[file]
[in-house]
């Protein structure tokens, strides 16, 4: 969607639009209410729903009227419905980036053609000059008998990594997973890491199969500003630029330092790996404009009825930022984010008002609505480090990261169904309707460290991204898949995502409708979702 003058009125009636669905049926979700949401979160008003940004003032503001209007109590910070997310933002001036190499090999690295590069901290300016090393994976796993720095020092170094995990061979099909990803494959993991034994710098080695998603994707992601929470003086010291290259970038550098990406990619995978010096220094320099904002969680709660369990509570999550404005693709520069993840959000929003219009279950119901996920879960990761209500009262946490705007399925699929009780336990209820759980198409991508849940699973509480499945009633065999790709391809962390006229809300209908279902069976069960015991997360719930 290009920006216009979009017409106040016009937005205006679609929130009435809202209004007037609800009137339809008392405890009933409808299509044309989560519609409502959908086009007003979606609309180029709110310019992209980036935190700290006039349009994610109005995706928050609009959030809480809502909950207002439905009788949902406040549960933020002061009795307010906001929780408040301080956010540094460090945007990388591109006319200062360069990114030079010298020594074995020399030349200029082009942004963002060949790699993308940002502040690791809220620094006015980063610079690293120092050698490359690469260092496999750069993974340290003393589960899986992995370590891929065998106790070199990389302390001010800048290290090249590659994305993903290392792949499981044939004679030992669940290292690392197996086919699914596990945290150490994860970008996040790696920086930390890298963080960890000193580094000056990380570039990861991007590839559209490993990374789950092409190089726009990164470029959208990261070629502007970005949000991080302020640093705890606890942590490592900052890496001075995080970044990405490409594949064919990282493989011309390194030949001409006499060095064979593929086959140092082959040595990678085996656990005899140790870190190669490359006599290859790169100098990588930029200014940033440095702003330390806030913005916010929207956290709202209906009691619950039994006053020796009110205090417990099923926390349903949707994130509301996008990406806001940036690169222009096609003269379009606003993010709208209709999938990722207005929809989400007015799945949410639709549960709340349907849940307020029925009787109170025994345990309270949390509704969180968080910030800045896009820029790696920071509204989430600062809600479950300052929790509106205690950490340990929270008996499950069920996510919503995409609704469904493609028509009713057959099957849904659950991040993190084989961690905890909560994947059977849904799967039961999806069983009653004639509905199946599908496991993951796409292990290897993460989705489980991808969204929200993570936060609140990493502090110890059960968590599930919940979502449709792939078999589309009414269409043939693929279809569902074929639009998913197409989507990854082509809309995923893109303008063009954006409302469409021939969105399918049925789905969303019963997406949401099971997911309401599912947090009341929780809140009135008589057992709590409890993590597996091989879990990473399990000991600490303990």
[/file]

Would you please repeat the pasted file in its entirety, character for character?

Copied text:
[in-house]
């Protein structure tokens, strides 16, 4: 969607639009209410729903009227419905980036053609000059008998990594997973890491199969500003630029330092790996404009009825930022984010008002609505480090990261169904309707460290991204898949995502409708979702 003058009125009636669905049926979700949401979160008003940004003032503001209007109590910070997310933002001036190499090999690295590069901290300016090393994976796993720095020092170094995990061979099909990803494959993991034994710098080695998603994707992601929470003086010291290259970038550098990406990619995978010096220094320099904002969680709660369990509570999550404005693709520069993840959000929003219009279950119901996920879960990761209500009262946490705007399925699929009780336990209820759980198409991508849940699973509480499945009633065999790709391809962390006229809300209908279902069976069960015991997360719930 290009920006216009979009017409106040016009937005205006679609929130009435809202209004007037609800009137339809008392405890009933409808299509044309989560519609409502959908086009007003979606609309180029709110310019992209980036935190700290006039349009994610109005995706928050609009959030809480809502909950207002439905009788949902406040549960933020002061009795307010906001929780408040301080956010540094460090945007990388591109006319200062360069990114030079010298020594074995020399030349200029082009942004963002060949790699993308940002502040690791809220620094006015980063610079690293120092050698490359690469260092496999750069993974340290003393589960899986992995370590891929065998106790070199990389302390001010800048290290090249590659994305993903290392792949499981044939004679030992669940290292690392197996086919699914596990945290150490994860970008996040790696920086930390890298963080960890000193580094000056990380570039990861991007590839559209490993990374789950092409190089726009990164470029959208990261070629502007970005949000991080302020640093705890606890942590490592900052890496001075995080970044990405490409594949064919990282493989011309390194030949001409006499060095064979593929086959140092082959040595990678085996656990005899140790870190190669490359006599290859790169100098990588930029200014940033440095702003330390806030913005916010929207956290709202209906009691619950039994006053020796009110205090417990099923926390349903949707994130509301996008990406806001940036690169222009096609003269379009606003993010709208209709999938990722207005929809989400007015799945949410639709549960709340349907849940307020029925009787109170025994345990309270949390509704969180968080910030800045896009820029790696920071509204989430600062809600479950300052929790509106205690950490340990929270008996499950069920996510919503995409609704469904493609028509009713057959099957849904659950991040993190084989961690905890909560994947059977849904799967039961999806069983009653004639509905199946599908496991993951796409292990290897993460989705489980991808969204929200993570936060609140990493502090110890059960968590599930919940979502449709792939078999589309009414269409043939693929279809569902074929639009998913197409989507990854082509809309995923893109303008063009954006409302469409021939969105399918049925789905969303019963997406949401099971997911309401599912947090009341929780809140009135008589057992709590409890993590597996091989879990990473399990000991600490303990």